TAKE A LITTLE OFF THE SIDES
The Massachusetts Rule is the original dose of self-reliance, holding that a landowner has an absolute right to trim back overhanging branches and encroaching roots of his or her neighbor’s tree. But even in Massachusetts, sometimes people may get carried away.
The O’Malleys had planted and nurtured nine rather rare (for Massachusetts) false cypress trees on their land, using them to form a natural screen between their home and Ruhan’s place next door. The trees were about 15 to 20 feet tall. Along came Ruhan’s landscaper, who apparently knew about the Massachusetts Rule in a crude sort of way. He trimmed the false cypress trees back to the property line and then some, sawing them right down to the trunks on Ruhan’s side of the trees. The court said that the trees continued to survive and even to serve as a screen, but that their “aesthetic integrity” had been compromised by the negligence of Ruhan’s agent. That’s legalese for “the trees looked like hell.”
In the battle of the experts, the O’Malleys leapt to an early lead. Their arborist expert witness testified that replacement of the trees would cost about $14,000. Ruhan’s expert didn’t testify as to the cost of cleaning up the damage, but instead suggested that the trees were still growing and still screening the O’Malleys, so the shaving of one side of the trees didn’t really harm anything. The Court disagreed with Ruhan, finding that loss of aesthetic integrity was indeed damage, regardless of whether the trees still grew or not. And because Ruhan’s expert hadn’t put in any evidence challenging the O’Malleys’ estimate of $14,000 to replace the trees, that number was the best evidence the Court had to go on.
The lesson is that the expert should have covered all the bases: he or she should testify that there was no loss, but if there was, it would only cost an amount certain to repair. If you don’t give the court your own evidence, you can hardly blame the judge for using the other side’s. And a curious note: the Court of Appeals suggested that the whole notion of whether Ruhan was entitled under the Massachusetts Rule to trim all the way to the trunk wasn’t necessarily settled, but because he didn’t raise the question on appeal, the Court couldn’t consider it.
O’Malley v. Ruhan, Not Reported in N.E.2d, 2006 Mass.App.Div. 174, 2006 WL 3501553 (Mass.App.Div. 2006). The O’Malleys sued Ruhan after his landscaper pruned the branches of their nine false cypress trees — 15 to 20 feet tall each — back to the trunks of the trees, rendering the trees permanently lopsided. The trial court held that the value of the trees, although they survived, was equal to their replacement cost, and awarded the O’Malleys $14,007. Ruhan appealed.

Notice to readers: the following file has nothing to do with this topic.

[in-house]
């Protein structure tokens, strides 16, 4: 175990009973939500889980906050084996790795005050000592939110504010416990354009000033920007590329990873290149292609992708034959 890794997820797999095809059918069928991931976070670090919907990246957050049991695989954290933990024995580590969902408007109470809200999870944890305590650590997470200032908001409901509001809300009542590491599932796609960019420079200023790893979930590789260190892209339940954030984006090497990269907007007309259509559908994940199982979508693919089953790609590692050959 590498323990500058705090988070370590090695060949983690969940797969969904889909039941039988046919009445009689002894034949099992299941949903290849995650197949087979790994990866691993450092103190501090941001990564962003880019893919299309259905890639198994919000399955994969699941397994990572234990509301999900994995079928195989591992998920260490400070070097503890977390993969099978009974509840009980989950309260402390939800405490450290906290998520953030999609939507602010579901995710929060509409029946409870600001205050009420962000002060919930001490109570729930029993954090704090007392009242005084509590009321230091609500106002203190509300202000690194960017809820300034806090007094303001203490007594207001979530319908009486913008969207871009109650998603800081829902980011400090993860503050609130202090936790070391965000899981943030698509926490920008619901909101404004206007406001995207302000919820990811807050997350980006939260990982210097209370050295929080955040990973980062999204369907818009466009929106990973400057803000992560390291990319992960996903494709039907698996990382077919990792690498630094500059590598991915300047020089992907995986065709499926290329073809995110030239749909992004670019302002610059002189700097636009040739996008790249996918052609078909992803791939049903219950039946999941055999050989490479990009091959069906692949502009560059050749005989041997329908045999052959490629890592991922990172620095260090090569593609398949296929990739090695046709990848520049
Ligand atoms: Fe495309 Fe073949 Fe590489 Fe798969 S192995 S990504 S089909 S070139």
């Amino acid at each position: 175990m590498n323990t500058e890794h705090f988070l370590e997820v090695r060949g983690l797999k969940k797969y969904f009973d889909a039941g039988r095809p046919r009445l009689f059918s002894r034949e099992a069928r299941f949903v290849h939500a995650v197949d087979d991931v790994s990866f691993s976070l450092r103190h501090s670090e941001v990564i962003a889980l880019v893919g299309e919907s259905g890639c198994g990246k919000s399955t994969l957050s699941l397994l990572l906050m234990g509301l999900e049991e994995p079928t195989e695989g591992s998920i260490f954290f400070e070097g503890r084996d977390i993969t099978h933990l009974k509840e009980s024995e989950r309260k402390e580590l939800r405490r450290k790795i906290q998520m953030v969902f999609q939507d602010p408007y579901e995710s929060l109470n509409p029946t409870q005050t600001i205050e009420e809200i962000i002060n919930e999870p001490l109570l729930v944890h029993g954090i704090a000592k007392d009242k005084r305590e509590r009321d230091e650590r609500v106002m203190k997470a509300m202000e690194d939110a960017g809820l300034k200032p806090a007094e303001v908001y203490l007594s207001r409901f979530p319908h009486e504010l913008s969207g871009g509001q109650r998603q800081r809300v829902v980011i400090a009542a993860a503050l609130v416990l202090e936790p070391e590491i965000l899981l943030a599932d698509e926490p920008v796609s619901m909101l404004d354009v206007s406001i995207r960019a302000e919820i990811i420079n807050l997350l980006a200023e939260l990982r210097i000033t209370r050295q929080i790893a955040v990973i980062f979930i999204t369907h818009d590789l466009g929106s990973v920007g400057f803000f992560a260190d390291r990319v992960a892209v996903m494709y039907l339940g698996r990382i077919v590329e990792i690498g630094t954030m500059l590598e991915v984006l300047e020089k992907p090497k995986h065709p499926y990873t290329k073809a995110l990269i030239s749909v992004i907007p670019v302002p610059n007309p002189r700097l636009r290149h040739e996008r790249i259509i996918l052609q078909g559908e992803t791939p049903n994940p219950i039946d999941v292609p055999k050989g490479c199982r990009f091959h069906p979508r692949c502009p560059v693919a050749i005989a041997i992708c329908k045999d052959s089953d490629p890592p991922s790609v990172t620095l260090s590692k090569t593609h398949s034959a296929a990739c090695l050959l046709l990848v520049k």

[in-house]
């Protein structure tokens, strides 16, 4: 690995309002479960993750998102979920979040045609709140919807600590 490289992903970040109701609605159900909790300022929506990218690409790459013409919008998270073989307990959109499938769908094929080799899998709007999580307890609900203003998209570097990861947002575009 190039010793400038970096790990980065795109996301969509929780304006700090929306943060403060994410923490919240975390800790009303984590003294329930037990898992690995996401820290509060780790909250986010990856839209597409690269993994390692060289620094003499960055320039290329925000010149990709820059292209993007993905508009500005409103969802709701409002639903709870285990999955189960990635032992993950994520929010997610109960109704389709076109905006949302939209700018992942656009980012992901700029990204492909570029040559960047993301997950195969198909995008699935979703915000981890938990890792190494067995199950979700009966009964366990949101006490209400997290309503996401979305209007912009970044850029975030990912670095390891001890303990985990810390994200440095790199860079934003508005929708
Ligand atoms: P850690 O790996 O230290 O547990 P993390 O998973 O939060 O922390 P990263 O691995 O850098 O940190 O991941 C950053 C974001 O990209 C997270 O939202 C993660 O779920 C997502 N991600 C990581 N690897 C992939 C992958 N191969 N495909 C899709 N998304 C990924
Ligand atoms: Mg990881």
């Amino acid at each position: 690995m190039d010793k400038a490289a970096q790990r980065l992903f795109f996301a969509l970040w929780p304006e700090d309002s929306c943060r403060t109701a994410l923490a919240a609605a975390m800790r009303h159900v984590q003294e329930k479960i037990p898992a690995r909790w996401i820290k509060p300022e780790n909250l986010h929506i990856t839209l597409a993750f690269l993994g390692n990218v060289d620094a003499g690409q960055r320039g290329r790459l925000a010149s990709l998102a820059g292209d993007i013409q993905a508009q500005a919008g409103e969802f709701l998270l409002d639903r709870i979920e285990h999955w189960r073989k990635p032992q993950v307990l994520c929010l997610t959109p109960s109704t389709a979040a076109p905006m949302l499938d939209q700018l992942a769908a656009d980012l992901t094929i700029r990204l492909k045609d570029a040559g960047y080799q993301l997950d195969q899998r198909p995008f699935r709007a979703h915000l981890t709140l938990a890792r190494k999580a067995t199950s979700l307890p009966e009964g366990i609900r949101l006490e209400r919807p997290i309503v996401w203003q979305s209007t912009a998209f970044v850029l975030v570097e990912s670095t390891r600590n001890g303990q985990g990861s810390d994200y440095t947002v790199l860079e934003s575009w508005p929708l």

Held: The O’Malleys were entitled to recover the replacements costs for the false cypress trees. O’Malley’s arborist expert opined that replacement costs totaled $14,007.00. Ruhan did not object to that expert’s testimony, including to his opinion as to replacement cost. In absence of objection, the Court said, the expert’s testimony was to be accorded appropriate evidentiary weight. Ruhan’s expert, on the other hand, apparently testified in essence that the mutilation of the trees did not diminish the value of O’Malley’s property at all, that is, that Ruhan’s negligence caused no harm of any kind to O’Malley.
Because the trial court found that harm had been caused, the Court said, that issue was decided. The only issue was the amount of damages. The Court held that it would be appropriate to award damages based on the value of the timber, on diminution in the value of the property, or for the reasonable costs for restoring the property to its original condition. Observing that courts throughout the country have placed a greater emphasis on the rights of a property owner to enjoy the aesthetic value of trees and shrubbery, notwithstanding the fact they may have little commercial value, the Court held that when trees are destroyed by a trespasser, “sound principle and persuasive authority support the allowance to an aggrieved landowner of the fair costs of restoring his land to a reasonable approximation of its former condition, without necessary limitation to the diminution in the market value of the land.” Because the amount awarded by the trial court was based on the only damages figure in evidence, it was reasonable.
Interestingly enough, the appeals court made reference to the Massachusetts Rule first enunciated in Michalson v. Nutting. The Court observed that while it is the law in Massachusetts that a neighbor has the right to remove so much of a neighbor’s tree as overhangs his property, “[e]xplication of the parameters of this right, though, is as scarce as palmetto palms on Cape Cod. Presumably, the right is one that must be exercised in a reasonable manner.” But, the Court noted, whether Ruhan was within his rights or not under the Massachusetts Rule was not raised on appeal, so the Court didn’t decide it.